TNF-α is important role in Rheumatoid synovitis as an inflammatory cytokine. The synovial cells from patients with rheumatoid arthritis, blocking TNF-α with antibodies significantly reduced the production of interleukin-1, interleukin-6, interleukin8, and granulocyte-monocyte colony-stimulating factor. The blockade of TNF-α may have a more global effect on inflammation than the blockade of other cytokines present in high concentrations in synovial fluids.(9)

Interleukin-1

Interleukin-1, a 17kd protein was mostly produced by monocytes and macrophages. Endothelial cells, B cells and activated T cells also produced Interleukin-1. (49) The interleukin-1 signalling system is more complex than the TNF-α system. Studies of arthritis in animals have strongly involved interleukin-1 in joint damage. Injection of interleukin-1 into the knee joints of rabbits results in the degradation of cartilage, (69) whereas the injection of antibodies against interleukin-1 ameliorates collagen-induced arthritis and decrease the damage to cartilage in mice. Macrophages in the synovial tissue of patients with rheumatoid arthritis appear to be an important source of interleukin-1. (92) TNF-α, interleukin-1 may cause damage by stimulating the release of matrix metalloproteinases from fibroblasts and chondrocytes. The concentrations of interleukin-1 receptor antagonist are high in the synovial fluid of patients with rheumatoid arthritis, but not high enough to suppress inflammation. (13)

Sign and Symptom of Rheumatoid Arthritis

The symptoms of Rheumatoid Arthritis patient start with pain and stiffness in one or more joint and the amount of pain and stiffness slowly increase, sometimes the patients got low grade fever, loss of energy and patients feel very fatigued after recovering from cold or flu. Rheumatoid arthritis starts very differently in different person. Some of the patient only feels increasing the stiffness without feeling the pain but some patients feel too much pain at their joint from the beginning of the disease. But, some patients feel pain and swelling that appear suddenly and just disappear quickly.

The first stage of the Rheumatoid Arthritis is muscle and joint stiffness mostly happen in the early morning, called morning stiffness. Rheumatoid Arthritis is not only effect on one joint but it can also effect on every part of the body. The most commonly involved in rheumatoid arthritis are finger joints, wrists, elbows, and shoulders, some joints in the neck jaw, hip, knees, ankles, food and toe joints.(44,55)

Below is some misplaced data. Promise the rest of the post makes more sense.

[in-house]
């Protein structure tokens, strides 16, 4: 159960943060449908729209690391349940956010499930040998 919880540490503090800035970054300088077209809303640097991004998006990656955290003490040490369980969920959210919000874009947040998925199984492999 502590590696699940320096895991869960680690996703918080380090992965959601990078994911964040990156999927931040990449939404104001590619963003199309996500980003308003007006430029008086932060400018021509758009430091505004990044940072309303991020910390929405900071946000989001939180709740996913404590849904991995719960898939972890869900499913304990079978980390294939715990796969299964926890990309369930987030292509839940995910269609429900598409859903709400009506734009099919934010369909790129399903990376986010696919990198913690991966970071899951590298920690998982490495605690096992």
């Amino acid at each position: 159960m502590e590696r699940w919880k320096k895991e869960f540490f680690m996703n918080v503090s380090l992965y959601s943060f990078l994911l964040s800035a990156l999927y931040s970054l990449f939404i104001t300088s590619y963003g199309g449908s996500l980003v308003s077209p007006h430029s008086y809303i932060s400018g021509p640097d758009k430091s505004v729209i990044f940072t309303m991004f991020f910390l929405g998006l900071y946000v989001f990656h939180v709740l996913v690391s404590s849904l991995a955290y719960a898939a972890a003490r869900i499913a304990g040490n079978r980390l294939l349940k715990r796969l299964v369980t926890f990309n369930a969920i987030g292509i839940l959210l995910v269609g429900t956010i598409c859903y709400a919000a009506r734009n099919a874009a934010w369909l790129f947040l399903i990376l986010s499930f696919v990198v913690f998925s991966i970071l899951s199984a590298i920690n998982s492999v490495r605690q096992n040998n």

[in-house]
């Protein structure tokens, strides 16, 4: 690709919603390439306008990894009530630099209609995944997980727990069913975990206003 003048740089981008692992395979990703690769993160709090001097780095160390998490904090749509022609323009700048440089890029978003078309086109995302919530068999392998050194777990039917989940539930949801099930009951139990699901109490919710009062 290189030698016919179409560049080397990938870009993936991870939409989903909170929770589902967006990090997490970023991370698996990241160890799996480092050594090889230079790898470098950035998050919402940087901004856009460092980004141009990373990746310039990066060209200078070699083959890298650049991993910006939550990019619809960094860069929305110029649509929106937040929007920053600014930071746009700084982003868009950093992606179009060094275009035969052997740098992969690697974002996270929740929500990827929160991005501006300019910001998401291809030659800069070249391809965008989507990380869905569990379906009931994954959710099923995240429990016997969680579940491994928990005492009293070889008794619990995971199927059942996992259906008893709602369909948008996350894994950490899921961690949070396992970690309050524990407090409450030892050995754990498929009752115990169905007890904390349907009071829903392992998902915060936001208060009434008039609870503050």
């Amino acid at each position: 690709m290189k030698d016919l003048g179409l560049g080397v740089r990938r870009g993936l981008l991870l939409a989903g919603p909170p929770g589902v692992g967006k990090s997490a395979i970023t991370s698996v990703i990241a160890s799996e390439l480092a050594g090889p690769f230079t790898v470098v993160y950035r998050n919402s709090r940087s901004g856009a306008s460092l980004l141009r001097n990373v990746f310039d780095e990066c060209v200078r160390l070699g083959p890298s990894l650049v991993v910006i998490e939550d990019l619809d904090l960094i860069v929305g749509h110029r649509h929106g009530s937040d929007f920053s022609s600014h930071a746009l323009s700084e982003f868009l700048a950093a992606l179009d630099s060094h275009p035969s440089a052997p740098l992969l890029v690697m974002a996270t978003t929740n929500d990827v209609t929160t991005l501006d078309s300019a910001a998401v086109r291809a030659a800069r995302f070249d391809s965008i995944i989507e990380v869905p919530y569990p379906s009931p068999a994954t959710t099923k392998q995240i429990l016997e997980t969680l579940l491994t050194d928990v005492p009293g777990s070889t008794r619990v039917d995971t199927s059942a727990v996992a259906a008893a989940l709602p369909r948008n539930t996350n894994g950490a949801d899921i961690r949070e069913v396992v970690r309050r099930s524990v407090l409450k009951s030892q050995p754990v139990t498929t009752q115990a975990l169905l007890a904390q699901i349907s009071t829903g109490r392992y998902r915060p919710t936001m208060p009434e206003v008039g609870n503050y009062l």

Skin

Some rheumatoid arthritis patients have small nodules on the skin around the effected joint. The nodules will be noticeable when the joints are flexed. There is the skin problem which is associated with Rheumatoid, as known as Purpura. Pupura means purplish patches on the skins that damage the blood vessels which causing the bleeding to the skin.(41)

Eyes and mouth

There are 15 percents of Rheumatoid Arthritis Patient with Sicca Syndrome also known as the Sjogren syndrome which is inflammatory disease that cause dry eyes and dry mouth. That syndrome affect to the two set of structure that produces the tears and a set of gland which help the moisture of eyes. Rheumatoid Arthritis can affect those structures that decrease of tear production. It can make dry eyes and feel too much hurt on the eyes. That can cause the loss of eyes vision.

Sometimes Rheumatoid Arthritis also affect to the mouth which cause by inflammation to the salivary glands that can cause the dry mouth is decrease in saliva can prompt tooth decay.(81)

Heart Risk of Rheumatoid Arthritis

Rheumatoid arthritis' patients have the higher risk to get the heart disease than normal person. Rheumatoid arthritis can also affect between heart and pericardium without any symptoms. Rheumatoid arthritis patients are very easy to get the heart attack that is so painful for the heart and suddenly cardiac death because Rheumatoid Arthritis make inflammation of the heart tissues and can easily get depression.(17)

Blood and Blood Vessels

The major blood testing of rheumatoid arthritis is to determine whether they have anemia that means decrease range of red blood cells and it is strongly reflect the arthritis activity. When the arthritis is caused, the anemia of chronic disease develops. In this case, the drug erythropoietin can be used intravenously to raise red blood cell production for a short time. Anemia may improve an unusual complication of rheumatoid arthritis called Felty's syndrome that occurs very fewer in Rheumatoid Arthritis patients. Rheumatoid Arthritis patients with Felty's syndrome improve an enlarged spleen and reduced white blood cell count. Other two effects of Felty' syndromes are skin ulceration and dark patches of skin. So, disease-modifying antirheumatic drugs (DMARDs) are used for Felty' syndrome treatment therapy. (81)

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Rheumatoid Arthritis is greater risk of causing osteoporosis that is thinning of the bone or loss of bone mass. Pro -inflammatory cytokines stimulate osteoprotegrin and this osteoprotegrin is stimulating the activity of osteoclasts that is destroy the bone. In menopause situation, osteoclasts are more than osteoblasts (bone-building cells) so bone loss happen in skeletal growth. Therefore women with Rheumatoid Arthritis are more causing the bone loss than men because men are not caused absolutely from this situation. (81)

Lung

This autoimmune disease can develop a nodule in lung but there is no symptom and sign for that kind of nodules.(19) Rheumatoid arthritis can affect the lung's lining tissues that can be stiffness of lung tissues or over growth which is usually harmless but it can collapsed the lung that affect on breating, cough and fever. Some Rheumatoid Arthritis treatment also can affect on the lung.